Javier Vazquez has repeatedly indicated that he plans to retire despite being a free agent coming off a very good season, but Joe Capozzi of the Palm Beach Post reports that the Marlins may try to talk the 35-year-old right-hander into pitching at least one more season.
Capozzi writes that playing close to his home in Puerto Rico and playing for a contender are the two factors that could change Vazquez’s mind about calling it quits, and of course he also speculates that the Marlins would have to offer Vazquez a raise on his $7 million salary.
For now the Marlins have exclusive negotiating rights with Vazquez, but that ends Thursday. He had a terrible 2010 season for the Yankees, but surrounded that with an excellent 2009 for the Braves and a strong 2011 for the Marlins, tossing 193 innings with a 3.69 ERA and 162/50 K/BB ratio. Turning down another $10 million might be tough, but then again Vazquez has already earned $100 million during his 14-season career.
The Padres fired manager Andy Green on Saturday, per an official team release. Bench coach Rod Barajas will step into the position for the remaining eight games of the 2019 season.
Executive Vice President and GM A.J. Preller gave a statement in the wake of Green’s dismissal:
I want to thank Andy for his tireless work and dedication to the Padres over the last four seasons. This was an incredibly difficult decision, but one we felt was necessary at this time to take our organization to the next level and expedite the process of bringing a championship to San Diego. Our search for a new manager will begin immediately.
In additional comments made to reporters, Preller added that the decision had not been made based on the Padres’ current win-loss record (a fourth-place 69-85 in the NL West), but rather on the lack of response coming from the team.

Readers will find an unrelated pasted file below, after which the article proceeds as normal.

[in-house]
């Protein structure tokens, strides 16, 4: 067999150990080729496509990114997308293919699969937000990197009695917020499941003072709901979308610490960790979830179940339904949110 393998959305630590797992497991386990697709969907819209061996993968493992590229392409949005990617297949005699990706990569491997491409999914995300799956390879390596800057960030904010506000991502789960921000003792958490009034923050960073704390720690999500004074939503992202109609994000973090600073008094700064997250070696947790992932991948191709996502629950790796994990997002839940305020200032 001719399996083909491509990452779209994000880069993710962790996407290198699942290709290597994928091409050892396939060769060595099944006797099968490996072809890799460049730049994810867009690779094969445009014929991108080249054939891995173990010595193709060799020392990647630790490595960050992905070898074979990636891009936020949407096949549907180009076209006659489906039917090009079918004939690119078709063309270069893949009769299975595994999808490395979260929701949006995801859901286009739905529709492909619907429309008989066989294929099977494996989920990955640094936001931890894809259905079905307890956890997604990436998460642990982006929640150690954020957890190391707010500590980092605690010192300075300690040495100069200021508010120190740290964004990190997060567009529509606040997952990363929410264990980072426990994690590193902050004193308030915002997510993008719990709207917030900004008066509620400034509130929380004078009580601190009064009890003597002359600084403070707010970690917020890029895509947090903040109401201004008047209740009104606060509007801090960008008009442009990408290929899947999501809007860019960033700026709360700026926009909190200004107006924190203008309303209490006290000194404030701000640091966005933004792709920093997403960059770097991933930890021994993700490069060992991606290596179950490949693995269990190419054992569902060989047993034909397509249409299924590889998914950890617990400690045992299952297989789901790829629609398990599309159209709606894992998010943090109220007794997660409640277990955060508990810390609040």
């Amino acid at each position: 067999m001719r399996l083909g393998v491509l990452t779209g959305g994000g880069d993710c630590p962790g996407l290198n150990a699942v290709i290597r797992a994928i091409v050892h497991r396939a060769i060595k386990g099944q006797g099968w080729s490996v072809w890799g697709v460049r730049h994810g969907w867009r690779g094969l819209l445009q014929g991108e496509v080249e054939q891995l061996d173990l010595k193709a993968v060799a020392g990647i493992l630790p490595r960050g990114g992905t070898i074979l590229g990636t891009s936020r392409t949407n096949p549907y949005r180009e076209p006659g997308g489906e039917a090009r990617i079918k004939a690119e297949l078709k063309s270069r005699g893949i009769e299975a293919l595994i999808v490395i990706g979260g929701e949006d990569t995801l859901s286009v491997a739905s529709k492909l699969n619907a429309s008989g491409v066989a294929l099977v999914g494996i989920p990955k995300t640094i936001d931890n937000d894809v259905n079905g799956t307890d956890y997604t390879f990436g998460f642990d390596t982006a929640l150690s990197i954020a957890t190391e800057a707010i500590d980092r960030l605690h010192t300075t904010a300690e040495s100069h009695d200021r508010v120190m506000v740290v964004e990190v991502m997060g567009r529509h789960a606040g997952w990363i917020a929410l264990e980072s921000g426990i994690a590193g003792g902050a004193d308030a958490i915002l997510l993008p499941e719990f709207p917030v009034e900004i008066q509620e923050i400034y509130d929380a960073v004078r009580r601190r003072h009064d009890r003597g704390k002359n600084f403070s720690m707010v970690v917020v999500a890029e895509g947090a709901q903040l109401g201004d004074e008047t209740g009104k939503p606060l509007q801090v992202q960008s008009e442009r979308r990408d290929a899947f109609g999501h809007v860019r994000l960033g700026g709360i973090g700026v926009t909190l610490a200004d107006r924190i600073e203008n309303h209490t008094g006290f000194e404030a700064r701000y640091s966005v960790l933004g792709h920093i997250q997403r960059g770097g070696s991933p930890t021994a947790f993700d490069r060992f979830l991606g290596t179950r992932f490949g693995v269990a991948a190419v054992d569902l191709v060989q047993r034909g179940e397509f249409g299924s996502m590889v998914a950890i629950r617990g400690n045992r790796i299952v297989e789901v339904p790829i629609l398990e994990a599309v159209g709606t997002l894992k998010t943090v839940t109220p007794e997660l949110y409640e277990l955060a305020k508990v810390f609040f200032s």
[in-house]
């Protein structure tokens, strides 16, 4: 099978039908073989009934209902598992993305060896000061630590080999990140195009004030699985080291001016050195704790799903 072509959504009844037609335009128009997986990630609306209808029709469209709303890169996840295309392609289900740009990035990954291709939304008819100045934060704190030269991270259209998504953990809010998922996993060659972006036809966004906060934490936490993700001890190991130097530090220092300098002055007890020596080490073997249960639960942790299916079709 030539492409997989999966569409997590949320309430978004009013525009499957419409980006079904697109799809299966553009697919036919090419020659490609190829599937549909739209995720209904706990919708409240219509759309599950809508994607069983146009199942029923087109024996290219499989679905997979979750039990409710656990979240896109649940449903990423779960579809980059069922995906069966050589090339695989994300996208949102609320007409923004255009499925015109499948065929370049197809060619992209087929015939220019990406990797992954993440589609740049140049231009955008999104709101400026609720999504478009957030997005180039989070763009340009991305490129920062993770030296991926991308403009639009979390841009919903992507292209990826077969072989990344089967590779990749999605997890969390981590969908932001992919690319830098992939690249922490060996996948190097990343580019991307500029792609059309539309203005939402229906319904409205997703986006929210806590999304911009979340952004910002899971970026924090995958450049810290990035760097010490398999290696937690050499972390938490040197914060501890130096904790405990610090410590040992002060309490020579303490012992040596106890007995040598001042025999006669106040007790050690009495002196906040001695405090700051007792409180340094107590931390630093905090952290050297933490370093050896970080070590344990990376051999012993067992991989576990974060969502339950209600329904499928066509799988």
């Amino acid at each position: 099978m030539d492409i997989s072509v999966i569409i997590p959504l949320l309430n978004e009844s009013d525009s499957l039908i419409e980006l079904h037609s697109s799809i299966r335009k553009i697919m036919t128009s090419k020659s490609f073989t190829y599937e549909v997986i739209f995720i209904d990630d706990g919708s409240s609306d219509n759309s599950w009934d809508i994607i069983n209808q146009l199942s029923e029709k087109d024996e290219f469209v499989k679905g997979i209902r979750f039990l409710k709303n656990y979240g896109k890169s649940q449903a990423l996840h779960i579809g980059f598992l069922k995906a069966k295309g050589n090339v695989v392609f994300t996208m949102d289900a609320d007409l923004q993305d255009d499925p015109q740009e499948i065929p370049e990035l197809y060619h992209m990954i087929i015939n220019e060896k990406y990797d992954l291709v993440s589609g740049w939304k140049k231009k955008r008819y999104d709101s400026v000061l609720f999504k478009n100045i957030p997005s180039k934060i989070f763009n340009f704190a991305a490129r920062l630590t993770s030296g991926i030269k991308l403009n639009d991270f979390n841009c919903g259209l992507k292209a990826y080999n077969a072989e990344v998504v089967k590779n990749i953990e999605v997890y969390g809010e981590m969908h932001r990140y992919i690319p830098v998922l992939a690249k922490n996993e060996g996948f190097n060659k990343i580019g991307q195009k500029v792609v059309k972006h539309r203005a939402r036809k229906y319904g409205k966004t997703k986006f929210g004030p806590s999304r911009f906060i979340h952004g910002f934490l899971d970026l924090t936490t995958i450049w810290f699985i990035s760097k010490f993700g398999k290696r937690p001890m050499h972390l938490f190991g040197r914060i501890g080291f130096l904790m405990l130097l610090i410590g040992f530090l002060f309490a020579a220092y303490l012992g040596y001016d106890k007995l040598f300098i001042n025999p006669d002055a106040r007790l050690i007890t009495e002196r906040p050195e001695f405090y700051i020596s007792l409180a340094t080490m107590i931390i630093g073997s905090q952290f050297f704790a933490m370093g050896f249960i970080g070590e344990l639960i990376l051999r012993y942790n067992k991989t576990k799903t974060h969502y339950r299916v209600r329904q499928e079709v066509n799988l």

“Looking at the performance, looking at it from an improvement standing, we haven’t seen the team respond in the last few months,” Preller said. “When you get to the point where you’re questioning where things are headed … we have to make that call.”
Since his hiring in October 2015, Green has faced considerable challenges on the Padres’ long and winding path to postseason contention. He shepherded San Diego through four consecutive losing seasons, drawing a career 274-366 record as the club extended their streak to 13 seasons without a playoff appearance. And, despite some definite strides in the right direction — including an eight-year, $144 million pact with Eric Hosmer, a 10-year, $300 million pact with superstar Manny Machado, and the development of top prospect Fernando Tatís Jr. — lingering injuries and inexplicable slumps from key players stalled the rebuild longer than the Padres would have liked.
For now, they’ll prepare to roll the dice with a new skipper in 2020, though any potential candidates have yet to be identified for the role. It won’t come cheap, either, as Green inked a four-year extension back in 2017 — one that should have seen him through the team’s 2021 campaign.